Bob Fu, once obscure crusader of rights in China, is now famous for helping dissident Chen Guangcheng
By Pamela Constable,
MIDLAND, Tex. — One week ago, Bob Fu was an obscure crusader for religious rights in China. His nonprofit group, China Aid, improbably based in this dusty West Texas oil town, followed the plight of persecuted “house churches,” opposed forced sterilizations and abortions, and promoted pen-pal campaigns for pastors in prison.
In the past 72 hours, Fu has become an international media figure at the center of the most sensational human rights crisis in China in a decade. It erupted when blind lawyer and dissident Chen Guangcheng fled house arrest and took refuge in the U.S. Embassy in Beijing — just as Secretary of State Hillary Rodham Clinton was arriving this week for critical and wide-ranging talks with Chinese officials.
Fu, who helped engineer Chen’s escape and describes himself as Chen’s “ambassador,” has since been besieged with media calls, rumors and tips in half a dozen languages. At 6 a.m. Wednesday, American officials called Fu from Beijing to inform him that Chen had made a deal with Chinese authorities — a deal that appeared to quickly unravel. Now, Fu is rushing to Washington to testify on Capitol Hill about Chen’s unfolding case.
“Bob is our hero, but before this we were mostly below the radar. Now everyone in the world is trying to reach him,” said Celia Harris, the white-haired secretary at China Aid. Like many local supporters, she is a member of the large Christian community church in Midland that helped Fu settle when he fled China in 1997. He is now a pastor there as well as the founder and director of China Aid.
Fu, a scholar and activist who grew up in communist-ruled China, said he found God after the Tiananmen Square massacre of 1989. Disillusioned by the crackdown, he said he was full of hatred and despair until he read a book smuggled into China by a Christian teacher. He began teaching in secret Bible schools and was arrested by the secret police in 1996. A year later, he escaped from his apartment and fled to the United States with his wife, partly to save her from a forced abortion after she failed to receive a pregnancy permit at her workplace.
Fu was born in the same rural province as Chen, who is not Christian but who has long been a passionate and outspoken opponent of Beijing’s policy of forced sterilizations and abortions. The issue is at the heart of U.S. religious groups’ criticism of China.
“I always felt a natural connection with Chen,” said Fu, speaking in short snatches between a barrage of phone calls late Tuesday. The queries intensified as midnight approached and rumors swirled across the Internet that Chen was about to make a deal. “I chose a peaceful life in the United States, but he believed the system in China could change, and he wanted to stay and be part of it, even after suffering so much. He believes that a million ants can move a hill. He is a symbol of courage for all of us.”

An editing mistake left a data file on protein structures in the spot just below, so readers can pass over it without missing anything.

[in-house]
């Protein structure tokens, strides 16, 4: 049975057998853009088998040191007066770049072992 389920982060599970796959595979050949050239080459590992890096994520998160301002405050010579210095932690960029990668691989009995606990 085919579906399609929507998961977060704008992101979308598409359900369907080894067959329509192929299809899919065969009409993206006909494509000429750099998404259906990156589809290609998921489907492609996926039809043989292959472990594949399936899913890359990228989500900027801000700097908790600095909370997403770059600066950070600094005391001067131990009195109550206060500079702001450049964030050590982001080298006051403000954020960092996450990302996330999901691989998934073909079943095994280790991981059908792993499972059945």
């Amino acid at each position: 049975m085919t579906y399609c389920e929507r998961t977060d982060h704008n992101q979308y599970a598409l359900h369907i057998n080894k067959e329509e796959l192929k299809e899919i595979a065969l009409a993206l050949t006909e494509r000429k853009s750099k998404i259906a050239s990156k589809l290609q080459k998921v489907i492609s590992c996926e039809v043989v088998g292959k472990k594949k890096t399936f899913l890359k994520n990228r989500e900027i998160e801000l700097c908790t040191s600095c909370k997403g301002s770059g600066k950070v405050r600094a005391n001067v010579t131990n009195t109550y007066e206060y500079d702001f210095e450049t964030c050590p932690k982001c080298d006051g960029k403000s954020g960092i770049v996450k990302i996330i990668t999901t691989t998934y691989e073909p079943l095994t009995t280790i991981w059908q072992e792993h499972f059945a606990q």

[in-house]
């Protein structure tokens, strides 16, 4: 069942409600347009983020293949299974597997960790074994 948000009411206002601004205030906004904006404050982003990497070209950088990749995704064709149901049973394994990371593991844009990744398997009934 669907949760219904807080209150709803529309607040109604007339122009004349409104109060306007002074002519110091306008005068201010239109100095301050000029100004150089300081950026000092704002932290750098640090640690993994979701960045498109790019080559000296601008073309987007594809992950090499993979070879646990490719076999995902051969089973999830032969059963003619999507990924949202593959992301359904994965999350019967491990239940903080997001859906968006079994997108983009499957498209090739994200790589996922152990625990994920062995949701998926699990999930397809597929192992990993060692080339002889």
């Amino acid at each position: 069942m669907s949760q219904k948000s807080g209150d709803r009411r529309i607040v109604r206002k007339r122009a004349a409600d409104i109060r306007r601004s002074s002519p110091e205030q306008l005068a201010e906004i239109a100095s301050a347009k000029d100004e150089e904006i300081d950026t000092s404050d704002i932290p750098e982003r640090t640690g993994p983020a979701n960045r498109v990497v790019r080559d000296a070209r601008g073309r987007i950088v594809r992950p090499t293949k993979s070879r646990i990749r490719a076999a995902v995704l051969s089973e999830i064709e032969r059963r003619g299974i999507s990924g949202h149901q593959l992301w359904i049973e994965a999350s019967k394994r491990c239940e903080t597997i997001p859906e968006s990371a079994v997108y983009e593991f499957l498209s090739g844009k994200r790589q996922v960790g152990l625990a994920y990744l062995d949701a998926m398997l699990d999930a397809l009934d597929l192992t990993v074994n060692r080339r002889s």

Far from being an armchair activist in his remote Texas outpost, Fu is intimately engaged in human rights work in China. He helped organize a group of volunteers who formed an underground railroad to spirit Chen 300 miles from his farmhouse to the U.S. Embassy last week, and he stays in constant touch with a close network of activists, though he declined to describe all their methods of communication.
On Wednesday morning, when U.S. officials announced that negotiations with Chen were complete, Fu was immediately skeptical. Friends in China kept tweeting and texting with reports that Chen and his family were missing, under threat, or being starved in a hospital. Fu, working at a conference table with his laptop and three cellphones, kept up a drumbeat of radio and press interviews. Over and over, he expressed fears for Chen’s safety and denounced the deal as hastily concocted to smooth over the U.S.-China talks. “They wanted to clear the clouds before the beautiful banquet,” he said.
Fu founded China Aid 10 years ago, and it has offices in Washington and Los Angeles, but he decided to set up its headquarters in Midland, a small city surrounded by oil wells, cattle ranches and flat hard prairie as far as the eye can see. There are fewer than 100 Chinese-born residents there but numerous Christian churches whose members give generously to his cause. In his office are portraits of former president George W. Bush, who once lived here, posing with Chinese exiles.
“This is the Bible Belt,” Fu said of the community that welcomed his family a decade ago. “Midlanders are bighearted, and they care about freedom.”
One local supporter, a burly lawyer named Dan Dane, came by Fu’s office Wednesday to express concern about Chen. He chuckled as he described the excitement of baptizing Chinese refugees in his swimming pool.
“We’re not just about Friday night football and oil wealth. People here have vision, too,” he said.
Despite Fu’s longtime religious convictions and new high-profile role in promoting Chen’s cause, his analysis of developments in China is complex and nuanced. While skeptical of the argument made by some U.S. experts that engaging China will eventually lead to political and social reforms, he acknowledged that its leadership is changing and that, on paper at least, it has enshrined democratic laws and principles.
However, Fu is deeply suspicious of Chinese authorities, describing them as cagey in their dealings with the West and ruthless in their suppression of embarrassing dissidents such Chen.
“They have made many promises, but you know they can change the moment the Americans leave,” he said.
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